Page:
Recently, I attended the Massachusetts General Hospital Patient and Education Series on Bipolar Disorder. As a therapist and a human being I found the workshop on Bipolar Disorder important and illuminating. Bipolar Disorder, previously named Manic Depressive Disorder is a mood disorder that affects millions of individuals, possibly as much as 4.4% of the U.S. population and their families.
This disorder is characterized by a cycling of depressive and manic symptoms. These episodes can be prolonged and intense in duration. Manic episodes, although dangerous and erratic may sometimes be experienced in a positive way by the individual as a burst of creativity, enthusiasm, passion or “feeling alive”. These feelings may coincide with erratic behavior such as excessive spending, partying, drinking, or grandiose perceptions of reality. The depressive episode can feel like a dramatic and painful crash to the depths of despair and hopelessness, which may include suicidal ideation. Alternatively, a person may experience depressive episodes with intervals of mania (or both which is termed ‘mixed episodes’). The symptoms include multiple functional disregulations affecting sleep, frustration tolerance, concentration, appetite, and mood. It is important to note that the duration and intensity of the episodes exists on a continuum and can be more or less severe. Sometimes when the symptoms are consistently at a less intense level, the disorder is described as Cyclothymia.
The primary focus of working with individuals diagnosed with Bipolar Disorder is not the disorder itself, but the propensity of experiencing an episode (either depressive or manic). Therefore, effective and consistent psychotherapy in combination with medication can lessen the capacity for an individual to experience the severity of either depressive and or manic symptoms; and improve overall functioning and quality of life.
Researchers are unclear as to the direct cause of this brain disorder, but note that the onset of the disorder begins between the ages of 18-25. Severe stress can often be the trigger for first episode, therefore making immediate the need for consistent and attentive psychotherapy. Clinicians and medical professionals note the increase in diagnosis of Bipolar Disorder in the past decades. One of the suggested reasons for this increase in diagnoses is that we sleep less in our busied society. Our Hyper-connectivity to others through media (computers, video games and other electronic devices) creates a decrease in our ability to ‘reboot’ our brains. The brain weighs approximately three pounds but takes up most of our body’s energy. Therefore, the role of a healthy diet and a consistent sleep pattern is imperative in healthy brain functioning. Wellness and nutrition are essential in treating Bipolar Disorder as with other brain disorders.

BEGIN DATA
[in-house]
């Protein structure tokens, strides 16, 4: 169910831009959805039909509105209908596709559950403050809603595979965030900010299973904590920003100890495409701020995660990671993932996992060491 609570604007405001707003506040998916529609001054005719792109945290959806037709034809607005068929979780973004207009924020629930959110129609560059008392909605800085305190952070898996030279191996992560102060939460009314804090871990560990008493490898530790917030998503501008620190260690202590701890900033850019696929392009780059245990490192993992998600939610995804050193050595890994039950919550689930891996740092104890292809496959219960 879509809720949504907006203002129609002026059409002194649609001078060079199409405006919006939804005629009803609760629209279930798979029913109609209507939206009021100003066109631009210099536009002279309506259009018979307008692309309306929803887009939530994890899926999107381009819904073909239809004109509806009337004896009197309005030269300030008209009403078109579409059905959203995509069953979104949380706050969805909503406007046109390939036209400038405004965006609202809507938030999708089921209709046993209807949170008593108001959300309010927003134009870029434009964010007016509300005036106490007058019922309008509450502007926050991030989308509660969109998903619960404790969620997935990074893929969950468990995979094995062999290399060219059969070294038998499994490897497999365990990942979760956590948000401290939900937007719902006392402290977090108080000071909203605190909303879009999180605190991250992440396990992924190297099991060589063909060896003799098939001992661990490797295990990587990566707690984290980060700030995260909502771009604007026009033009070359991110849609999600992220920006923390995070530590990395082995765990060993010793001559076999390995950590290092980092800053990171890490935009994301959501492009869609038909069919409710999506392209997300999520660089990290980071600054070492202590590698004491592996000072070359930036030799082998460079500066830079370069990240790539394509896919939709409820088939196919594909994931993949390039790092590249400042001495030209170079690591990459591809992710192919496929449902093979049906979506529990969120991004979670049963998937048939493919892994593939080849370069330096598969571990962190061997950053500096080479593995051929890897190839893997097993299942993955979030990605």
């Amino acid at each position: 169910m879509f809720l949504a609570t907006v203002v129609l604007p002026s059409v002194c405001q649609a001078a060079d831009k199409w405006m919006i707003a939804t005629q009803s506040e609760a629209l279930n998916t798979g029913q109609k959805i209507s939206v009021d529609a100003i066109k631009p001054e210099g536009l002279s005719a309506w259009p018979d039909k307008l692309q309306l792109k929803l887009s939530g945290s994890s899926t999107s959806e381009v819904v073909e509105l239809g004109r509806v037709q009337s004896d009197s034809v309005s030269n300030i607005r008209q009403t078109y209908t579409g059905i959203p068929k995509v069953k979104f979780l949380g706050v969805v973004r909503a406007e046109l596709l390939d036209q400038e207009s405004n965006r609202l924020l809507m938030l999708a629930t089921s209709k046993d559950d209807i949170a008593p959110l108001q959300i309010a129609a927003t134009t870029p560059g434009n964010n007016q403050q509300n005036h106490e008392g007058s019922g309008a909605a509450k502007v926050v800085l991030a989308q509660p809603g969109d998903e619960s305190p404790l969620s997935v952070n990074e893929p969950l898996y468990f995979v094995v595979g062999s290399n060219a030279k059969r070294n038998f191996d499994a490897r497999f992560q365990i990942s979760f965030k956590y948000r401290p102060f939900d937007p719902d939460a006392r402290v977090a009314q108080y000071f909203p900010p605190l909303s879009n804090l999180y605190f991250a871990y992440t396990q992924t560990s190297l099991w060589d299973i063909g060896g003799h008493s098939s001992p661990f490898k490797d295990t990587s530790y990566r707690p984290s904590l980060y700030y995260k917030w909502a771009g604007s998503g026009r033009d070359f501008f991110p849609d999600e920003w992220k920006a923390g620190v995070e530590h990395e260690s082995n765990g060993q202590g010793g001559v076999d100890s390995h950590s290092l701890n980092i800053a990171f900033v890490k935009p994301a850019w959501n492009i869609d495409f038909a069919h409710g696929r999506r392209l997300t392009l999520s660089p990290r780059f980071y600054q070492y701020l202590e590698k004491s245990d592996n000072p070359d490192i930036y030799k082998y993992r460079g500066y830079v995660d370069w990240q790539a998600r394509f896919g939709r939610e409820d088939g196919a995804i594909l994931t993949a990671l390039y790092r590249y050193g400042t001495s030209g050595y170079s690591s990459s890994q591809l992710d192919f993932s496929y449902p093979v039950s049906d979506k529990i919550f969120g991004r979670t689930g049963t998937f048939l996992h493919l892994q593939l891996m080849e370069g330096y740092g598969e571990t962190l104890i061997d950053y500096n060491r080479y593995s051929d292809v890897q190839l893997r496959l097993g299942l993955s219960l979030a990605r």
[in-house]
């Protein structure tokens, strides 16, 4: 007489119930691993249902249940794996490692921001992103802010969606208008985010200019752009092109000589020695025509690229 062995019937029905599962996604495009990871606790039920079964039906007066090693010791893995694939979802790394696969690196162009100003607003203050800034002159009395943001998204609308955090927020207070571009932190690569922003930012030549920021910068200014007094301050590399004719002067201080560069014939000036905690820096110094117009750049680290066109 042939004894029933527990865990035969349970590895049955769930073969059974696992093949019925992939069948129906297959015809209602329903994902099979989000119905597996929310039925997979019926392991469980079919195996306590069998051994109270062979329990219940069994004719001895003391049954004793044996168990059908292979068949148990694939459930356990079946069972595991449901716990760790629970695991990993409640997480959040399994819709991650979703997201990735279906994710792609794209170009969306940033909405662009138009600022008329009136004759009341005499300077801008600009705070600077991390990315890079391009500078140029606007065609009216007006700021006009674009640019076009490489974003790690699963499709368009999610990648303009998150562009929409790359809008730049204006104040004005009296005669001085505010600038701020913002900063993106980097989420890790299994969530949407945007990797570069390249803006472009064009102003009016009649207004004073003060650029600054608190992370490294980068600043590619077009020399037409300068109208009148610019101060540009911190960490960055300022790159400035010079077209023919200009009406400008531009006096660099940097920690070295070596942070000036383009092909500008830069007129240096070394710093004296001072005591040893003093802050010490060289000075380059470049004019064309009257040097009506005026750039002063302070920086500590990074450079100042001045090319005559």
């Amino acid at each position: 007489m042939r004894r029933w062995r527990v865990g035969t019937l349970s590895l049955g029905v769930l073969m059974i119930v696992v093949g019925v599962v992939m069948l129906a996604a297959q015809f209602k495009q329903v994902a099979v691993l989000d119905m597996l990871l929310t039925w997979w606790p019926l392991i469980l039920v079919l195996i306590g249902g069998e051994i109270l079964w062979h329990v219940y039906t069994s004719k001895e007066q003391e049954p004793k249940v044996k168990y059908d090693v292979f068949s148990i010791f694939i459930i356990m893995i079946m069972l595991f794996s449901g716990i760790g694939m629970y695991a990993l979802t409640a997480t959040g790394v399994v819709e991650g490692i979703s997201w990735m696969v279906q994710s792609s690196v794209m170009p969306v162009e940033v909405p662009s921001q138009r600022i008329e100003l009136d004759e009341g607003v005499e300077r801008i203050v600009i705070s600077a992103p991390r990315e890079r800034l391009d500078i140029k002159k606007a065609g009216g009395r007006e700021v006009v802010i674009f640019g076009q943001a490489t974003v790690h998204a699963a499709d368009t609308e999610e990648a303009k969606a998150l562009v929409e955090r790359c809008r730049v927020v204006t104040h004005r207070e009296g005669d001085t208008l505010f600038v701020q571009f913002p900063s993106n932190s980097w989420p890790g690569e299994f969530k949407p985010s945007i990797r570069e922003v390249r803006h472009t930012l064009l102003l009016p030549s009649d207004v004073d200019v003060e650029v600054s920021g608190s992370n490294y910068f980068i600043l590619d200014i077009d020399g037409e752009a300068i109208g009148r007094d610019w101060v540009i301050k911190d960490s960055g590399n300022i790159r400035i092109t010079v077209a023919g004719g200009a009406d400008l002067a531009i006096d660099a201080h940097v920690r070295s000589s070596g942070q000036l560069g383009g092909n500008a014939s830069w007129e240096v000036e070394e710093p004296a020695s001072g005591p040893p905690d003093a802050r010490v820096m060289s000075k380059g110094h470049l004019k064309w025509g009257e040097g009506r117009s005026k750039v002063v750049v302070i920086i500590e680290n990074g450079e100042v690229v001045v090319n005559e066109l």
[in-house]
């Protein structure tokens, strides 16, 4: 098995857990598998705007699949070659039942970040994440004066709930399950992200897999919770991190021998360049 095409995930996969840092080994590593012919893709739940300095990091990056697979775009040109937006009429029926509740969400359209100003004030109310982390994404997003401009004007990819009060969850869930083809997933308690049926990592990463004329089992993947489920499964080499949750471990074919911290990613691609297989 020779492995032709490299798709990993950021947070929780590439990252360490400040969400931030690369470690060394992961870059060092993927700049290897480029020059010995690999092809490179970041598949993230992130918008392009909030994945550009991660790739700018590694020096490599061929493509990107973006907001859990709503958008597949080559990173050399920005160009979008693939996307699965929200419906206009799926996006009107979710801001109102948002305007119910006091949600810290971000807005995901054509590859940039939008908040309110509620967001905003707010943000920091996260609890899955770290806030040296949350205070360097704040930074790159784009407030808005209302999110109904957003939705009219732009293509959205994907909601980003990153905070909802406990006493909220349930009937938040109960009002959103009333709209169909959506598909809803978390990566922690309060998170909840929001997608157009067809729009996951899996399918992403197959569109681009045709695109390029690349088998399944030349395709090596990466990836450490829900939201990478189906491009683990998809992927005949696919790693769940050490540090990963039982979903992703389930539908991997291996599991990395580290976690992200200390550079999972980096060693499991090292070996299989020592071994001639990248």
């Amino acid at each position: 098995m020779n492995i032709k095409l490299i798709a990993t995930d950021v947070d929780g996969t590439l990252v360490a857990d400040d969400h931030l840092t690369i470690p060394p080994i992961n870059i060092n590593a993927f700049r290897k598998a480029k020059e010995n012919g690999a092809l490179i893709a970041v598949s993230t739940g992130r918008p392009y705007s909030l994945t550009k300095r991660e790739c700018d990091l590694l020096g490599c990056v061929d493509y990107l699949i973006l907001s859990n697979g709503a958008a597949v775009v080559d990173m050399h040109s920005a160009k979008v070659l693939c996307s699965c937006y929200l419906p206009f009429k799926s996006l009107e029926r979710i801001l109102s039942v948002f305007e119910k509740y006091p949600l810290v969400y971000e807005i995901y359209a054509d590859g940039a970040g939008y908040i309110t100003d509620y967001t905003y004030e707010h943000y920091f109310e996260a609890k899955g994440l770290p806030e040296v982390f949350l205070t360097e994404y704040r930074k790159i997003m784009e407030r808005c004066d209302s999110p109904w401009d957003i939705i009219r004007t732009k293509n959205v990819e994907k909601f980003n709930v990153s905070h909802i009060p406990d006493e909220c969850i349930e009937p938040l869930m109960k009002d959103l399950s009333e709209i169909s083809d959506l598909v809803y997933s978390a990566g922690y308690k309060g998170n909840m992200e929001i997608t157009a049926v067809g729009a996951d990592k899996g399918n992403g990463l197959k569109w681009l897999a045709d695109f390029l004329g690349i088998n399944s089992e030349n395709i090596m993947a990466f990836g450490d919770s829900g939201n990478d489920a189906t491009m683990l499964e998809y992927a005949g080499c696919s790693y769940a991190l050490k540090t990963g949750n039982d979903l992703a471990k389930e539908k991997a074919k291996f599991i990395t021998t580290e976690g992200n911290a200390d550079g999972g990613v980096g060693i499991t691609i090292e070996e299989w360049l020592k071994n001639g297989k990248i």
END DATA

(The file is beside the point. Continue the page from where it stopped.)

As a mental health professional, I address both the emotional and physical needs of my clients with traditional psychodynamic therapy, Cognitive Behavioral Therapy, in combination with psycho-education to assist the client in developing an individual health and wellness plan that works for them. I believe it is important to note that, like any mental health diagnosis, this one should in no way serve to fully describe any individual or their experience of being in the world. And like most psychic or emotional pain, people living with Bipolar Disorder respond well to empathic and authentic human connection and interaction both within and outside of the therapeutic relationship. This is a serious and difficult condition, but with the proper care and attention, it can and generally will improve and often quite dramatically.